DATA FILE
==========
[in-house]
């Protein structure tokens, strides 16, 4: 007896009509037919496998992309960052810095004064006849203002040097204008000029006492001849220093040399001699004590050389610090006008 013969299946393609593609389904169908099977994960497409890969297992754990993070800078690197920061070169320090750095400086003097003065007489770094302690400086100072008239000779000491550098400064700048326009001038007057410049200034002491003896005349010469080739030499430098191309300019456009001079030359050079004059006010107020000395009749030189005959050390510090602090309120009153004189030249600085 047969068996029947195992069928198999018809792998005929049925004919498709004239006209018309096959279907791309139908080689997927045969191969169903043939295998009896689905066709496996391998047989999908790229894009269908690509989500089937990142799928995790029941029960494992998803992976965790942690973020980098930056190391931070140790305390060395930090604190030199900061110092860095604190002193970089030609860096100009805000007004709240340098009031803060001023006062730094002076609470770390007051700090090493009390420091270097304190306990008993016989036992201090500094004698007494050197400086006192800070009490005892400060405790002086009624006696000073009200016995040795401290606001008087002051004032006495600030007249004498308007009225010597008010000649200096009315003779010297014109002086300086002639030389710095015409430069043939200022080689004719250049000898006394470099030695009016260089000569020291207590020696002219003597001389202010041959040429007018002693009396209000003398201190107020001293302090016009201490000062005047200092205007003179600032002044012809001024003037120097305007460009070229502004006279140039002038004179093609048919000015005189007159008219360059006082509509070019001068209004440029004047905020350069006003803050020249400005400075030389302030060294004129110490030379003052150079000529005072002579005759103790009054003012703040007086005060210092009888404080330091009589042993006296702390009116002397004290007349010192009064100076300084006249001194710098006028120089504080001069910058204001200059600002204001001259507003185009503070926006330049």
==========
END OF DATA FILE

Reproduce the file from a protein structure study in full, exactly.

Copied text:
[in-house]
């Protein structure tokens, strides 16, 4: 007896009509037919496998992309960052810095004064006849203002040097204008000029006492001849220093040399001699004590050389610090006008 013969299946393609593609389904169908099977994960497409890969297992754990993070800078690197920061070169320090750095400086003097003065007489770094302690400086100072008239000779000491550098400064700048326009001038007057410049200034002491003896005349010469080739030499430098191309300019456009001079030359050079004059006010107020000395009749030189005959050390510090602090309120009153004189030249600085 047969068996029947195992069928198999018809792998005929049925004919498709004239006209018309096959279907791309139908080689997927045969191969169903043939295998009896689905066709496996391998047989999908790229894009269908690509989500089937990142799928995790029941029960494992998803992976965790942690973020980098930056190391931070140790305390060395930090604190030199900061110092860095604190002193970089030609860096100009805000007004709240340098009031803060001023006062730094002076609470770390007051700090090493009390420091270097304190306990008993016989036992201090500094004698007494050197400086006192800070009490005892400060405790002086009624006696000073009200016995040795401290606001008087002051004032006495600030007249004498308007009225010597008010000649200096009315003779010297014109002086300086002639030389710095015409430069043939200022080689004719250049000898006394470099030695009016260089000569020291207590020696002219003597001389202010041959040429007018002693009396209000003398201190107020001293302090016009201490000062005047200092205007003179600032002044012809001024003037120097305007460009070229502004006279140039002038004179093609048919000015005189007159008219360059006082509509070019001068209004440029004047905020350069006003803050020249400005400075030389302030060294004129110490030379003052150079000529005072002579005759103790009054003012703040007086005060210092009888404080330091009589042993006296702390009116002397004290007349010192009064100076300084006249001194710098006028120089504080001069910058204001200059600002204001001259507003185009503070926006330049």